Nearly every day, I thank my lucky stars that I live in this country.
But sometimes, I hate our country.
Twenty years ago, just before my first child was born, Congress enacted the Family Medical Leave Act. It was our country’s first (and still only) law that explicitly supports employees who need to take care of our loved ones.
Two decades later, 40% of Americans are not covered by FMLA. The landmark law is riddled with exceptions, loopholes, and stubborn anti-family prejudice.
Imagine: a salesman is injured in a freak car accident. While he is hospitalized, the company holds a quarterly award ceremony. Because he is physically unable to attend, the company denies him the award won for a client sale he spent over a year pursuing. And they decide not to give him the attending cash bonus.
Unfair? Ridiculous? Demoralizing?
Yes. Yes. Yes.
I saw this exact scenario play out at one of the Fortune 500 firms I worked for in the mid 2000s. The employee was a woman who could not attend the ceremony because she had gone into premature labor and had an emergency c-section. The company refused to give her the bonus she had clearly earned, claiming some bogus exception under FMLA, until I, as her manager, threatened a lawsuit. They paid up fortunately – for them.
The good news about FMLA is that it exists. During the last 20 years, its protection has allowed an estimated 100 million employees, mostly moms who’ve just given birth, to take up to 12 weeks of unpaid leave without losing their jobs.
Yet U.S. businesses demand that FMLA does not protect the following people:
- Employees who work for companies with 50 or fewer employees
- Part-time workers
- Employees who have worked for the company for less than 12 months
- Employees who have taken family leave within the last 12 months
Because people in these categories don’t ever get pregnant or have sick relatives, right?
Despite my disgust, I do see a thin silver lining. There is an opportunity, a competitive advantage, for companies who treat employees (and their neediest loved ones) with respect and ethical policies.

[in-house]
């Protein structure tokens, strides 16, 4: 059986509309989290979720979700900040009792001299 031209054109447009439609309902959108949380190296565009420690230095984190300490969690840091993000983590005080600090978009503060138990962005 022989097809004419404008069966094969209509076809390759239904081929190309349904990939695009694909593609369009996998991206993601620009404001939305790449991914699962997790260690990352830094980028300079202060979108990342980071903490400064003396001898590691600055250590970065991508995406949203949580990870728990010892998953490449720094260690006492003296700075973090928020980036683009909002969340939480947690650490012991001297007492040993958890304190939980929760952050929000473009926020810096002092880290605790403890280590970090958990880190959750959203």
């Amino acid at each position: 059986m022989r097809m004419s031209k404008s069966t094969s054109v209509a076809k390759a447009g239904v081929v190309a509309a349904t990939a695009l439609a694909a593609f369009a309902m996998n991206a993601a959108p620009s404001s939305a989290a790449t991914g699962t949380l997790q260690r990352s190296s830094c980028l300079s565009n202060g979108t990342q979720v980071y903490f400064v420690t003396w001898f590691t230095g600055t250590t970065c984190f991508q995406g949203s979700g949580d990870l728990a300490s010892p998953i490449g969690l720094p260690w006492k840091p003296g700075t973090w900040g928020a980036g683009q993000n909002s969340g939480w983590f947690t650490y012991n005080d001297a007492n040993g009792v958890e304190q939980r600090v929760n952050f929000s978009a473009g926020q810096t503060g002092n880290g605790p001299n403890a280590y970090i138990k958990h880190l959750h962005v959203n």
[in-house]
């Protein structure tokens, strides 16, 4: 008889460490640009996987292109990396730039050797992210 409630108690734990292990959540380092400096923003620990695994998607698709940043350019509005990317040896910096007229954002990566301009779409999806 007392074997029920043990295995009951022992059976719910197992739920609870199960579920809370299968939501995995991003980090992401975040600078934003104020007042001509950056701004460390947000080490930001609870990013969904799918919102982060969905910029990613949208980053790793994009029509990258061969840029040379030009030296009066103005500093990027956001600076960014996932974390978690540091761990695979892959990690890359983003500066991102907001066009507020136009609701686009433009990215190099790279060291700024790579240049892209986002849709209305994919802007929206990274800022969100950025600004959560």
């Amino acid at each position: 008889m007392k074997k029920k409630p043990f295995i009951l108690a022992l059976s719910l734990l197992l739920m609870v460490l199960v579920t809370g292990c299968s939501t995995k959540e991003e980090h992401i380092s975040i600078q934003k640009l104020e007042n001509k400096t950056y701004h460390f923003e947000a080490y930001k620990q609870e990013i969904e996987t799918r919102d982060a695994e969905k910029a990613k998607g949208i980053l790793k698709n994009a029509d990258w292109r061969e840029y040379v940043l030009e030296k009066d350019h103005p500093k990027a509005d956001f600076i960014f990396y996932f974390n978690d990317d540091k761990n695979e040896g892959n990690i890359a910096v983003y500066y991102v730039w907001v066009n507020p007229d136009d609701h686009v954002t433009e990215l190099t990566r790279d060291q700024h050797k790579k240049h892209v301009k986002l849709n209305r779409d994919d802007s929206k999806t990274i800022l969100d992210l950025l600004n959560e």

In my case, I had two children while working at Johnson & Johnson. The family-friendly corporation has company-subsidized daycare centers and generous maternity, paternity and sick-relative policies.
The day I told our human resources manager I was expecting my first baby, she looked at me and smiled.
“Good!” she said cheerfully. “Now you are never leaving.”
I stayed for ten years. I cried the day I left. Partially out of sadness that this wonderful chapter in my career was ending. Mostly because I was heart-broken about removing my children from the 50,000 square foot, I.M. Pei designed child development center with 10 certified teachers, two full time nurses on staff, and subsidized tuition.
I went on to work for another family-friendly company.
I left when it wasn’t quite family friendly enough.
Now, like many women, I work for myself – the most family-friendly employer I can envision.
Women, our nation’s caregivers, make up nearly 50% of our nation’s workforce. There are roughly 72 million of us at work on any given day. Fifty three percent of 15- to 50-year-old American women have children. There are over 10 million single mothers living with children younger than 18.
When will our country’s lawyers, Congressman, and CEOs understand that mothers and fathers can be good employees and wonderful caregivers – at the same time – as long as we get a little flexibility? And when will everyone agree that respecting caregiving is a quintessentially American value that strengthens our entire country and our country’s future?
FMLA is just the beginning of where we need to go.